TABLE II.sup.(a)__________________________________________________________________________Removal of Fluorides from Hydrogen Chloride by Adsorption on Alcoa F-1Alumina(3, 4 inch by 48 inch beds in series)Total    HCl Feed        Adsorbers 1, 2 and 3   Adsorber                                                  AdsorberHours on Stream    Pres-           Pres-                        Δp Adsorber #                                           #2     #3#1 #2 #3 sure        Chart            Rate                F-  sure                        inches                            Temp.                                 F- Eff.                                        H2 O                                           F- Eff.                                                  F- Eff.Bed   Bed Bed    psig        Lines            CFH ppm psig                        H2 O                             C                                 ppm                                    %.sup.(b)                                        ppm                                           ppm                                              %.sup.(b)                                                  ppm                                                     %.sup.(b)__________________________________________________________________________438   165 26 170 50  104 122 120 8   60-105                                 3.0                                    97.5                                        -- 3.3                                              97.3                                                  1.4                                                     98.8442   169 30 170 50  104 249 120 9   60-108                                 3.7                                    99.3                                        -- 1.8                                              99.3                                                  1.9                                                     99.2446   173 34 170 50  104 331 120 9   62-85                                 5.6                                    98.3                                        -- 2.7                                              99.2                                                  2.6                                                     99.2__________________________________________________________________________ .sup.(a) Corrosion rates for steel, nickel and monel were less than 0.001 IPY at temperatures below 25 C. (149 hour exposure). .sup.(b) Efficiency represents the total amount of fluoride removed, base on the feed entering #1 absorber. .sup.(c) High and low temperature for the three beds.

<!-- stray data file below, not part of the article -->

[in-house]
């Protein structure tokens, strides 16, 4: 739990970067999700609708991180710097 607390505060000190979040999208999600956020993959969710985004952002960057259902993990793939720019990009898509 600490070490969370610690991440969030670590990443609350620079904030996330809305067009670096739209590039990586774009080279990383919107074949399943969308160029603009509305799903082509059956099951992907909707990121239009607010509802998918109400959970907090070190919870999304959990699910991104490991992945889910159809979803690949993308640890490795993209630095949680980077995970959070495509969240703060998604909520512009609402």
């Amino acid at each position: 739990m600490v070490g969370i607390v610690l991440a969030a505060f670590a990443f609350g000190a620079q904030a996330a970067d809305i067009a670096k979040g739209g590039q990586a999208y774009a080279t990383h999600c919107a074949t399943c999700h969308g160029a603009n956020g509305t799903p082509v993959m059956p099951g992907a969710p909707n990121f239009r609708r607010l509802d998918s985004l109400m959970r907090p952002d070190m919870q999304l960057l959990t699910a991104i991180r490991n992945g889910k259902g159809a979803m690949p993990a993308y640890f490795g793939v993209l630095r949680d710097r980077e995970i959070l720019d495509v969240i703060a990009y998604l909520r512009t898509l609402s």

Patent Citations
Cited PatentFiling datePublication dateApplicantTitle
US3789580 *Aug 17, 1972Feb 5, 1974Dow Chemical CoRemoval of phosgene from an essentially anhydrous gas stream
Non-Patent Citations
Reference
1 *Moeller, "Inorganic Chemistry", John Wiley & Sons, New York, 1952, pp. 689-690.
Referenced by
Citing PatentFiling datePublication dateApplicantTitle
US4714604 *Aug 13, 1986Dec 22, 1987The Dow Chemical CompanyDistillation; silica reacting with hydrogen fluoride
US4950464 *Feb 10, 1989Aug 21, 1990The Dow Chemical CompanyPurification of sulfuryl fluroide by selective adsorption
US5176889 *Jan 30, 1992Jan 5, 1993Daidousanso Co., Ltd.Method and apparatus for treatment of NF3 gas
US5316998 *May 5, 1992May 31, 1994Discovery Chemicals, Inc.HCl adsorbent and method for making and using same
US5401473 *Oct 18, 1993Mar 28, 1995Daidousanso Co., Ltd.Method and apparatus for treatment of NF3 gas
US5505926 *Dec 30, 1993Apr 9, 1996Discovery Chemicals, Inc.HCL adsorbent and method for making and using same
US5595954 *Dec 8, 1995Jan 21, 1997Discovery Chemicals, Inc.Alumina with alkali metal promoter, improved crush strength, impregnating alumina with alkali metal salt of organic acid
US6426443May 30, 2000Jul 30, 2002Guild Associates, Inc.Catalytic process for the decomposition of perfluoroalkanes
US6509511Oct 7, 1998Jan 21, 2003Guild Associates, Inc.Decomposition using alumina catalyst preprared from aluminum nitrate in presence of zirconium oxide and cobalt stabilizer;oxidation
US6673326Aug 7, 2000Jan 6, 2004Guild Associates, Inc.Catalytic processes for the reduction of perfluorinated compounds and hydrofluorocarbons
US6676913Mar 21, 2002Jan 13, 2004Guild Associates, Inc.Stabilizer aluminum oxide
US8288285Apr 1, 2011Oct 16, 2012Solvay Fluor GmbhReversible water-free process for the separation of acid-containing gas mixtures
WO1993022049A1 *Apr 15, 1993Nov 11, 1993Discovery Chemicals IncHcl adsorbent and method for making and using same
Classifications
U.S. Classification423/488, 423/240.00R, 423/240.00S, 562/849
International ClassificationB01D53/04, C01B7/01, C01B7/00
Cooperative ClassificationB01D2259/41, B01D2257/2066, B01D2253/104, C01B7/01, B01D2259/401, B01D53/04, B01D53/0423
European ClassificationC01B7/01, B01D53/04